Collaborating Minds

Some details about what my partner in collaboration, David Friedman, and I have been up to lately.

Improved logo with background and tagline
For the past few months, my colleague Jim McGee and I have been hard at work on a project we’ve named Collaborating Minds. It will be an online problem-solving community — with a unique membership recruiting strategy. The goal is to create a resource that will be able to assist organizations with hard problems by providing rich insights and multiple perspectives. It’s a marriage of some of the ideas of crowdsourcing with the principles that make for high performance teams. It’s an example of getting more people to work together better, a topic I wrote about a while back.

Collaborating Minds’ main assets will be:

  1. Its network of 500-700 part-time participants
  2. Its approach to community building and structured problem solving,and
  3. Its software platform that supports and enables the community building and structured problem-solving. 

The people will be recruited and selected based on their interest and ability to work together in the community in just the way the software platform allows. They will include people from a very diverse set of backgrounds. We’ll have scientists of various stripes, engineers of various types, humanists, consultants, experts in all kinds of fields. So in that respect it will be like crowdsourcing.

The community and the problem-solving will be actively managed, and the members will be expected to get to know at least some of the other community members outside the context of the specific problems we are working on. Community members will help each other on their own issues and challenges, and can use the problem-solving tools provided to do so if they like.

The software platform includes a social network of a particular kind, and a structured problem-solving process and spaces for the problem-solving to occur. The problem-solving method will combine structured asynchronous elements and structured synchronous elements (online meetings). We also will have an alternative free-form option for members to use when the structure isn’t right for the problem at hand.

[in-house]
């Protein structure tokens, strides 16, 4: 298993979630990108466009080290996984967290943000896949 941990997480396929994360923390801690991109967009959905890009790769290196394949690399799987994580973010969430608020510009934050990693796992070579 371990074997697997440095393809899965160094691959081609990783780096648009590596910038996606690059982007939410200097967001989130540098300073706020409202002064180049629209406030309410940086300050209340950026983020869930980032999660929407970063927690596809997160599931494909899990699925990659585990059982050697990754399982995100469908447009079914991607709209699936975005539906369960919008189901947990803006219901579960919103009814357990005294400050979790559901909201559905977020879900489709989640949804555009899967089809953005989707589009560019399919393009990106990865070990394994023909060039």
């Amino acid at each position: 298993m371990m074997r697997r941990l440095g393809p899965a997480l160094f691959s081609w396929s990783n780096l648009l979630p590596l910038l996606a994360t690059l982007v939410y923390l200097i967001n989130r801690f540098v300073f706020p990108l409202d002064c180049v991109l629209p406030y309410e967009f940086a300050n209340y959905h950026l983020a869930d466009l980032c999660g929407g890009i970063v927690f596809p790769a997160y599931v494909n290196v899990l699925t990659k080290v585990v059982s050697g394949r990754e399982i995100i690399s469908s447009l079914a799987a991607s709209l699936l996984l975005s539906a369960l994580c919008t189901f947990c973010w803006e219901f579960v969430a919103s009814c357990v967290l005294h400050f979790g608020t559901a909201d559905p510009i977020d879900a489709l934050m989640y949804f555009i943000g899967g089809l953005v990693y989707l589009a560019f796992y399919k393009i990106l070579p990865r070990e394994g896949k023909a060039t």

There’s a lot more info available now at the Collaborating Minds site. We are almost finished with the alpha version of the software platform and are starting to talk with people about recruiting and membership. We have a lot of unanswered questions (e.g., precise target markets, compensation, and governance) and probably some wrong answers to others. One of the best things about this idea though, is that we can aim our group at ourselves; if this sort of group can generate insightful and powerful solutions to hard problems (which I believe it can) then it help us solve the issues that remain ahead.

Collaborating Minds
David Friedman
Fri, 24 Jun 2011 19:07:11 GMT

Choosing to be productively stupid

Finally had a chance to read a very interesting essay in the Journal of Cell Science titled "The Importance of Stupidity in Scientific Research." In the wondrous ways of the web, this little gem from 2008 found its way into my life by way of a blog post by Matthew Cornell in January of this year. Here’s the key notion, but the whole thing is worth the time to read and to consider:

Productive stupidity means being ignorant by choice. Focusing on important questions puts us in the awkward position of being ignorant. One of the beautiful things about science is that it allows us to bumble along, getting it wrong time after time, and feel perfectly fine as long as we learn something each time. No doubt, this can be difficult for students who are accustomed to getting the answers right. No doubt, reasonable levels of confidence and emotional resilience help, but I think scientific education might do more to ease what is a very big transition: from learning what other people once discovered to making your own discoveries. The more comfortable we become with being stupid, the deeper we will wade into the unknown and the more likely we are to make big discoveries.

From The importance of stupidity in scientific research

This willingness to move forward without knowing has made for much of the progress we’ve seen and benefitted from in the science and technology real. I wish I saw more of that same willingness manifest in business, education, and elsewhere. Maybe we’d learn to be more comfortable listening to people with provocative and productive questions and less willing to pay attention to people peddling the illusion of right answers.